The UNIX administration model of a single, all-powerful superuser
is a troublesome limitation in many network computing environments.
Sys admins often need to delegate selected administration tasks
without granting unrestricted superuser powers. The sudo utility
(http://www.courtesan.com/sudo/) is a longtime favorite for
fulfilling this function. However, some organizations prohibit the
use of "freeware" software tools, especially for such
a critical security function. For Solaris sys admins who find themselves
in this situation, there is now an alternative.
Role-Based Access Control (RBAC) was introduced in Solaris 8.
Adopted from Sun's Trusted Solaris offering, RBAC has its roots
in military and government computing systems where operations are
more tightly controlled than in a typical commercial UNIX environment.
Like sudo, RBAC allows sys admins the flexibility to grant users
superuser privileges on a per-command basis.
To show how RBAC can be used as a substitute for sudo, I will
begin with an example sudoers file, then replicate the same configuration
using RBAC. Here is the example sudoers file:
User_Alias SENIORADMIN = reo, tmiller, jbuffet
User_Alias ADMIN = jkim, sfox, dmarch
User_Alias OPERATOR = agrove, bgates, smcnealy
User_Alias WEBMASTER = crobin, elim
User_Alias DBMASTER = lellison,
Runas_Alias OP = root, bin
Runas_Alias DB = dbadmin, db
Runas_Alias WEB = webadmin, web
Cmnd_Alias DUMPS = /usr/bin/mt, /usr/sbin/ufsdump, /usr/sbin/ufsrestore
Cmnd_Alias KILL = /usr/bin/kill
Cmnd_Alias PRINT = /usr/sbin/lpadmin, /usr/bin/lpsched,\
Cmnd_Alias SHUTDOWN = /usr/sbin/shutdown, /usr/sbin/halt,\
Cmnd_Alias SU = /usr/bin/su
Cmnd_Alias SHELL = /usr/bin/su
Cmnd_Alias WEBADMIN = /usr/local/bin/httpd
Cmnd_Alias DBADMIN = /usr/local/bin/dbstart, /usr/local/bin/dbstop,\
Cmnd_Alias USERADMIN = /usr/sbin/useradd, /usr/sbin/userdel,\
OPERATOR DUMPS, KILL, SHUTDOWN
ADMIN DUMPS, KILL, SHUTDOWN, USERADMIN, PRINT
WEBMASTER (DB) WEBADMIN
DBMASTER (WEB) DBADMIN
Note that there are no Host_alias entries or references to
specific hosts. The Solaris implementation of RBAC is very mainframe-centric
in that it does not provide for limiting actions based on host name.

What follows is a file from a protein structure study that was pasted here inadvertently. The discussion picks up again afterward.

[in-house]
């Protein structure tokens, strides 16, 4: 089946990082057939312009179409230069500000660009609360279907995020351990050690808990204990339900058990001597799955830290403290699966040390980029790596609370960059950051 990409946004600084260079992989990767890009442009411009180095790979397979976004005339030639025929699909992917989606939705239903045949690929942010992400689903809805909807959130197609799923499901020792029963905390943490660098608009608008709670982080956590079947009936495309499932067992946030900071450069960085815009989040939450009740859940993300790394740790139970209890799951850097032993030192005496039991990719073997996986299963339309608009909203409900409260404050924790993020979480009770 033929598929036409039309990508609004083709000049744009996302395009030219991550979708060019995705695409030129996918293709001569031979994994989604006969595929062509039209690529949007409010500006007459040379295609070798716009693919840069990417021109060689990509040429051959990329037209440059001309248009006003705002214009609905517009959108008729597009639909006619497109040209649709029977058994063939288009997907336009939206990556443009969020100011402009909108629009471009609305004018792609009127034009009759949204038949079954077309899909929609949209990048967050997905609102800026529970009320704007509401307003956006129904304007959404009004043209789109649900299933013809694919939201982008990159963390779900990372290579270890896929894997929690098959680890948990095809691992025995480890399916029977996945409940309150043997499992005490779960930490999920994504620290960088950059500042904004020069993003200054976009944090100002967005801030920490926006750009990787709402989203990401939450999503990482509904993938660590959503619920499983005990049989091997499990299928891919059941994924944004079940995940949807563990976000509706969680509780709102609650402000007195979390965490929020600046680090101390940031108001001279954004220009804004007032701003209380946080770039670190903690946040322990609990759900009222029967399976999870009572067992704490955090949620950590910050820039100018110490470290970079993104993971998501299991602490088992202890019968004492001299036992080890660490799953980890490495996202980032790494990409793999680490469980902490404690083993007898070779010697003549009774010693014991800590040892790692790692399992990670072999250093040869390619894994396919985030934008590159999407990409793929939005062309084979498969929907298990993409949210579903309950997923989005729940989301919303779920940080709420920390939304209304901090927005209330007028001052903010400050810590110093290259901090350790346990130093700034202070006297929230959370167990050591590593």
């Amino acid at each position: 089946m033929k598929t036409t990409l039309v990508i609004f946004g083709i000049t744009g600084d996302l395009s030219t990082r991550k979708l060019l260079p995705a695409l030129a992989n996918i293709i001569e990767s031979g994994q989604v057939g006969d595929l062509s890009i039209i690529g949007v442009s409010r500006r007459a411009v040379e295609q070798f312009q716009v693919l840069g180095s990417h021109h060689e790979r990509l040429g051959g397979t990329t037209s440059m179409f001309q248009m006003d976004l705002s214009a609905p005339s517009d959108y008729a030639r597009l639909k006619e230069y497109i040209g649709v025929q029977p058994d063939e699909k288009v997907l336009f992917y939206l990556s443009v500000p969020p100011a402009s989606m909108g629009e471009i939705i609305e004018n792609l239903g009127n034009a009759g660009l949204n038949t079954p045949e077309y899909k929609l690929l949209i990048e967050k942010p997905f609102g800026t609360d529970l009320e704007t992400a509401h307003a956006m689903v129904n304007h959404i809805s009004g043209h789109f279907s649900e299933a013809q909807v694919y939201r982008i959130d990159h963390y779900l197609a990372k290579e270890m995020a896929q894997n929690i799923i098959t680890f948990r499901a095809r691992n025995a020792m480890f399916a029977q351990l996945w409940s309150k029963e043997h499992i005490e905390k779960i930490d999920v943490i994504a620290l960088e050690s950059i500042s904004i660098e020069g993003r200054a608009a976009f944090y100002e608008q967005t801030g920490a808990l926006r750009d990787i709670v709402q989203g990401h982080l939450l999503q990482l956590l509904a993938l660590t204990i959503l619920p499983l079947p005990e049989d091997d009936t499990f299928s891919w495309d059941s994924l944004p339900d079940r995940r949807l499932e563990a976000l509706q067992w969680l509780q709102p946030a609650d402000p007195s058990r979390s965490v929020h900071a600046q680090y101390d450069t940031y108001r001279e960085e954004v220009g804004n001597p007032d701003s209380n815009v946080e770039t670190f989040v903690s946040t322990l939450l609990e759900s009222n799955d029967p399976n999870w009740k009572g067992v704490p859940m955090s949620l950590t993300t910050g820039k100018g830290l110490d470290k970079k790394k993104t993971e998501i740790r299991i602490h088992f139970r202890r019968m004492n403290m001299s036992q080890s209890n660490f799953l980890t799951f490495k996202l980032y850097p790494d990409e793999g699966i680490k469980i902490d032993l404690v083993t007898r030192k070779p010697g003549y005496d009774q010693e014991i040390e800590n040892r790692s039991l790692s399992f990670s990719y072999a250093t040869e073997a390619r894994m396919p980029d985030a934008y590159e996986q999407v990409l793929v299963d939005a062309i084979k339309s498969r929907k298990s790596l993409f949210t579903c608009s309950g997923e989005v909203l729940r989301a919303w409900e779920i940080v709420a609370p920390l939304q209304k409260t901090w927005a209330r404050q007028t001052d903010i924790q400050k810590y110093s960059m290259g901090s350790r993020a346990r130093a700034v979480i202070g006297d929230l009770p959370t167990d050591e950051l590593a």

In this sense, the current implementation is not well suited to network
The Solaris implementation of RBAC is controlled by four configuration
Sun apparently intended the Solaris Management Console GUI to be the
primary method of managing RBAC. Several fields and attributes in
the configuration files exist solely to provide information to the
SMC. There are also command-line tools for manipulating the RBAC config
files, but neither the GUI nor the command-line tools provide a method
for adding, removing, or modifying the actual OS-level commands that
users are allowed to execute. Therefore, configuring RBAC for anything
but the most trivial applications requires editing the configuration
The first step in replicating the sample sudo configuration is
populating the /etc/security/exec_attr file with the desired
commands. Similar to Cmnd_alias entries in sudoers file,
entries in the exec_attr file link individual Solaris commands
with symbolic names, called "profiles":
Note that fields 2 and 3 must contain suser and cmd,
respectively. Fields 4 and 5 are reserved and must be empty. Profile
names are case-sensitive, and may contain spaces. The euid
and egid parameters are optional, specifying the effective
user and group IDs to use when executing the command.
Neither the profile attributes file, /etc/security/prof_attr,
nor the authorization attributes file, /etc/security/auth_attr,
affects the actual operation of RBAC. These files contain information
used by the Solaris Management Console, such as help file names